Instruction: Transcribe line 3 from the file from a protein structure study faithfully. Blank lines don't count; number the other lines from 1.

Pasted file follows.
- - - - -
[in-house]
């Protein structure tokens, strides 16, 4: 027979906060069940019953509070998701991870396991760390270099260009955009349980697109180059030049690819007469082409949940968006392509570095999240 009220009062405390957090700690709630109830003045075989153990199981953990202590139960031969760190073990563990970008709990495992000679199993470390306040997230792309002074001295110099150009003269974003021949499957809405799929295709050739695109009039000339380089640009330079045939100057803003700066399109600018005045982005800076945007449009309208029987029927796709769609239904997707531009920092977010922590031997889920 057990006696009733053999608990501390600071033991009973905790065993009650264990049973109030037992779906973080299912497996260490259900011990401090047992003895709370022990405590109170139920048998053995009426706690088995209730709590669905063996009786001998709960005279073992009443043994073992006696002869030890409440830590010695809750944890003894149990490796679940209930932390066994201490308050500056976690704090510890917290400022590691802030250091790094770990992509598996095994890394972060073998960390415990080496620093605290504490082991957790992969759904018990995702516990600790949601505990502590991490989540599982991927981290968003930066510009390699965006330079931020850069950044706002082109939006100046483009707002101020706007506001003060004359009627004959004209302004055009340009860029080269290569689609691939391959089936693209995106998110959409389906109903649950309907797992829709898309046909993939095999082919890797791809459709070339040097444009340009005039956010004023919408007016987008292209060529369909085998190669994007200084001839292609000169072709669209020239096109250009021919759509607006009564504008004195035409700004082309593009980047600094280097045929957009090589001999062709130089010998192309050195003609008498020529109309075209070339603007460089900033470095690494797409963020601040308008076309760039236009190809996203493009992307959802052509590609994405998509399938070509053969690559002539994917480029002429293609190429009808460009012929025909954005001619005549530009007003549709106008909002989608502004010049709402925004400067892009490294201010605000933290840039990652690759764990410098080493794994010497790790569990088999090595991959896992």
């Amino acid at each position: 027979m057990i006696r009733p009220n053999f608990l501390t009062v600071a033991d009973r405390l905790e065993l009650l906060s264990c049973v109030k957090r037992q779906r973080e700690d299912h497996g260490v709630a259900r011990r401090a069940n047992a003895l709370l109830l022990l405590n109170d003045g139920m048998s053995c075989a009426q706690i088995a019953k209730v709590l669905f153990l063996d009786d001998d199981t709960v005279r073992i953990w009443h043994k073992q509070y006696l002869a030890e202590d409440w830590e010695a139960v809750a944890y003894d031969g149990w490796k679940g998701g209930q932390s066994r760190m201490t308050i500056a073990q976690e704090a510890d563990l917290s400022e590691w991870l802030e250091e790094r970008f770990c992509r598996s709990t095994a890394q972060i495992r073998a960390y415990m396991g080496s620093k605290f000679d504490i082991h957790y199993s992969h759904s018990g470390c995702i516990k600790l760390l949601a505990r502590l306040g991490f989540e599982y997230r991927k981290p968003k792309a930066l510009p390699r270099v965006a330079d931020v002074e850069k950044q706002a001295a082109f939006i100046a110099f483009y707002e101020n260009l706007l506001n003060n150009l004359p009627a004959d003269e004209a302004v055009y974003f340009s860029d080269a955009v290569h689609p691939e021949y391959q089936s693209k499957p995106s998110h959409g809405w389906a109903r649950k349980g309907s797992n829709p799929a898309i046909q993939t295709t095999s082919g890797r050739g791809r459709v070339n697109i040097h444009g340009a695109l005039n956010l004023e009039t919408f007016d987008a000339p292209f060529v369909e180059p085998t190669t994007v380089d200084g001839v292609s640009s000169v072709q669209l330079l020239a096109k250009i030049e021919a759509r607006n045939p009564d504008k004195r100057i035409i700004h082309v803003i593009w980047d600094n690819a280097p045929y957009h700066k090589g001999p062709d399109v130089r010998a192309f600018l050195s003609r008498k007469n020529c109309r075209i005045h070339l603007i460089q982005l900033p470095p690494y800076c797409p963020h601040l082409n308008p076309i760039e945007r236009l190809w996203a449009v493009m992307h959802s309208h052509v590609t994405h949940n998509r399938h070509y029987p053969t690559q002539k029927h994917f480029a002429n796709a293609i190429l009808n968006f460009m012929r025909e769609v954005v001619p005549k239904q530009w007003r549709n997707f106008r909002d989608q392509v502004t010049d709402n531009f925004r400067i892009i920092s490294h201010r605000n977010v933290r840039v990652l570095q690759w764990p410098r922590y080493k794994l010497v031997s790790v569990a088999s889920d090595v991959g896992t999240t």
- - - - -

């Amino acid at each position: 027979m057990i006696r009733p009220n053999f608990l501390t009062v600071a033991d009973r405390l905790e065993l009650l906060s264990c049973v109030k957090r037992q779906r973080e700690d299912h497996g260490v709630a259900r011990r401090a069940n047992a003895l709370l109830l022990l405590n109170d003045g139920m048998s053995c075989a009426q706690i088995a019953k209730v709590l669905f153990l063996d009786d001998d199981t709960v005279r073992i953990w009443h043994k073992q509070y006696l002869a030890e202590d409440w830590e010695a139960v809750a944890y003894d031969g149990w490796k679940g998701g209930q932390s066994r760190m201490t308050i500056a073990q976690e704090a510890d563990l917290s400022e590691w991870l802030e250091e790094r970008f770990c992509r598996s709990t095994a890394q972060i495992r073998a960390y415990m396991g080496s620093k605290f000679d504490i082991h957790y199993s992969h759904s018990g470390c995702i516990k600790l760390l949601a505990r502590l306040g991490f989540e599982y997230r991927k981290p968003k792309a930066l510009p390699r270099v965006a330079d931020v002074e850069k950044q706002a001295a082109f939006i100046a110099f483009y707002e101020n260009l706007l506001n003060n150009l004359p009627a004959d003269e004209a302004v055009y974003f340009s860029d080269a955009v290569h689609p691939e021949y391959q089936s693209k499957p995106s998110h959409g809405w389906a109903r649950k349980g309907s797992n829709p799929a898309i046909q993939t295709t095999s082919g890797r050739g791809r459709v070339n697109i040097h444009g340009a695109l005039n956010l004023e009039t919408f007016d987008a000339p292209f060529v369909e180059p085998t190669t994007v380089d200084g001839v292609s640009s000169v072709q669209l330079l020239a096109k250009i030049e021919a759509r607006n045939p009564d504008k004195r100057i035409i700004h082309v803003i593009w980047d600094n690819a280097p045929y957009h700066k090589g001999p062709d399109v130089r010998a192309f600018l050195s003609r008498k007469n020529c109309r075209i005045h070339l603007i460089q982005l900033p470095p690494y800076c797409p963020h601040l082409n308008p076309i760039e945007r236009l190809w996203a449009v493009m992307h959802s309208h052509v590609t994405h949940n998509r399938h070509y029987p053969t690559q002539k029927h994917f480029a002429n796709a293609i190429l009808n968006f460009m012929r025909e769609v954005v001619p005549k239904q530009w007003r549709n997707f106008r909002d989608q392509v502004t010049d709402n531009f925004r400067i892009i920092s490294h201010r605000n977010v933290r840039v990652l570095q690759w764990p410098r922590y080493k794994l010497v031997s790790v569990a088999s889920d090595v991959g896992t999240t």